It goes without saying that our mood and general well-being are directly related with the light in our environment. Yet, the advent of artificial lighting and digital screens has wreaked havoc on our innate circadian rhythm throughout the years. With this in mind, the Saffron crew has developed an LED bulb that can actually sync to its users’ internal clocks to emulate the natural shifting color spectrum of the sun.

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Called Silk, the smart LED is said to enhance performance and sleep patterns by providing users with the optimal kind of light over the course of a 24-hour period. Unlike other smart lights on the market today, this 800-lumen unit doesn’t require any management throughout the day. Once it’s turned on, Silk adjusts itself based on the sun and time, shifting from a midday’s cool blue intensity to a warmer, much more soothing tones for the evening.

“You’ve probably read up on the effects of late-night screen use, but the problem is much bigger than that since it extends to all the mundane everyday lights in our homes and offices too,” the Utah-based startup explains.

Each bulb has two banks of LEDs inside — one that contains cool colors and another with warmer hues — that mix together to create the right balance. Simply screw them into a lamp and overhead lights, then control them wirelessly from a central ZigBee bridge. Using Saffron’s unique nClick program, which allows for an existing light switch to control the bulb, a user can also toggle their Silk between dimmer/brighter and cooler/warmer settings with a single click, or via its accompanying app.

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The Silk app, which is compatible with both iOS and Android devices, enables a user to create their own zone-based schedules and switch behaviors to meet the lighting needs of any given situation, whether that’s a morning yoga session or an afterwork dinner gathering.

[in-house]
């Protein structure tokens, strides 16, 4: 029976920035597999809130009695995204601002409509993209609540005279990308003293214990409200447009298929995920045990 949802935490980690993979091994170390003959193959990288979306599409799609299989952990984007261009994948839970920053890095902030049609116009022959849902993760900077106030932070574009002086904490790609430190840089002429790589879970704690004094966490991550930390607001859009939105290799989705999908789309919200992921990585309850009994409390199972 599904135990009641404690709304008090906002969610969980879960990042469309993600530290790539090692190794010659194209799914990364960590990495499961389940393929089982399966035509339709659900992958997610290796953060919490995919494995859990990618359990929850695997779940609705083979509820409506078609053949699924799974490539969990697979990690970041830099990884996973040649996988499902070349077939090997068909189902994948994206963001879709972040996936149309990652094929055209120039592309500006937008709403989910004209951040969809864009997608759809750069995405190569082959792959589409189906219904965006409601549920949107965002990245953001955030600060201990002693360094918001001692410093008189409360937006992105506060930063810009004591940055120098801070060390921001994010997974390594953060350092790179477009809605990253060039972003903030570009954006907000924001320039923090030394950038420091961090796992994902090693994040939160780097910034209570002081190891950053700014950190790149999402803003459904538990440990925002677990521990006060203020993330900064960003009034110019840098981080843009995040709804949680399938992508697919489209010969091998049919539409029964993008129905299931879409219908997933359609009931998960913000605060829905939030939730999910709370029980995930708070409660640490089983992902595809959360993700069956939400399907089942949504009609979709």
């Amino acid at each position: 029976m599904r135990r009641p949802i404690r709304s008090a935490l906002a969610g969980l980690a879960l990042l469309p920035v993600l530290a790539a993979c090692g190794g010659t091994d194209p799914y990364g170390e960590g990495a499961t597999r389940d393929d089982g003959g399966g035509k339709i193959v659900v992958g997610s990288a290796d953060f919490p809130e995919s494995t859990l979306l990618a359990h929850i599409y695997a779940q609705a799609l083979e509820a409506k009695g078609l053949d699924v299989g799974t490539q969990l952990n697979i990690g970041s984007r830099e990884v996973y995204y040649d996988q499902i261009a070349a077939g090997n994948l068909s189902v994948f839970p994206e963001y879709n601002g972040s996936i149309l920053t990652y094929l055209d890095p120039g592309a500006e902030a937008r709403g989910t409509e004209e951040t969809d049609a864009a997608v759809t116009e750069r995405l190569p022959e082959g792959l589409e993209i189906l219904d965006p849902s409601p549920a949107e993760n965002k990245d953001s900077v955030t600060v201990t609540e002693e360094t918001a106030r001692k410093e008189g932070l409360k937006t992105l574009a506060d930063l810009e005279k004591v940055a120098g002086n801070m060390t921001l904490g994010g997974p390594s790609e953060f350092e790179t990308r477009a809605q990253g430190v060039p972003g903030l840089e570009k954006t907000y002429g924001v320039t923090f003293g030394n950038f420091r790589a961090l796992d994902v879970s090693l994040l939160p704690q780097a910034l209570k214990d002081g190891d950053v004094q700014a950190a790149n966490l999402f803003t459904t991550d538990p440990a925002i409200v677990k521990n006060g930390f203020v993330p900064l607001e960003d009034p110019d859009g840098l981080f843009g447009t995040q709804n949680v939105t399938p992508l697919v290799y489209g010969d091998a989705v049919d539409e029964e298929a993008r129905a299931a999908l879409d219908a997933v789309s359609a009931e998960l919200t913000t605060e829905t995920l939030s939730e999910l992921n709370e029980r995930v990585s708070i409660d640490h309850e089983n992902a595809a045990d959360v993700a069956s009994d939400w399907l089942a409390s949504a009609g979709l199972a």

Currently live on Kickstarter, Saffron is seeking $100,000 on Kickstarter. The only downside is that you’ll have to wait until January 2016 to get your hands on them.

Soothing blankets with an Arduino LilyPad

A weighted blanket is often used to help soothe individuals with sensory integration issues such as autism. Annuska Perkins of Good Labs has been experimenting with Atmel-powered Arduino LilyPads to enhance standard weighted blankets by making them more interactive and soothing, all while heightening their guided play capabilities.

Image credit: ITworld/Phil Johnson

Perkins recently showcased a number of e-textile Good Labs prototypes at the Tech@LEAD conference in Washington, DC.

“Among the LilyPad-powered items Perkins brought was a blanket with a sensor that will trigger a buzzer when covered up by your hand,” Phil Johnson of ITWorld reported. “Then there was the Blinkie Blanket, which uses 5 LED lights, triggered by touch, which can help, for example, to guide the user in relaxation.”

In the future, says Johnson, Perkins hopes to enhance the blanket by providing biofeedback capabilities, allowing it to connect with other devices to promote social interaction.

As previously discussed on Bits & Pieces, the Arduino LilyPad is a microcontroller board designed for wearables and e-textiles. It can be sewn to fabric and similarly mounted power supplies, sensors and actuators with conductive thread. The board is based on Atmel’s ATmega168V or the ATmega328V.

Electronic textiles, often powered by Arduino’s LilyPad, are typically used by artists to integrate sensors and LED lights into clothing, which can then be programmed for informative feedback and artistic purposes.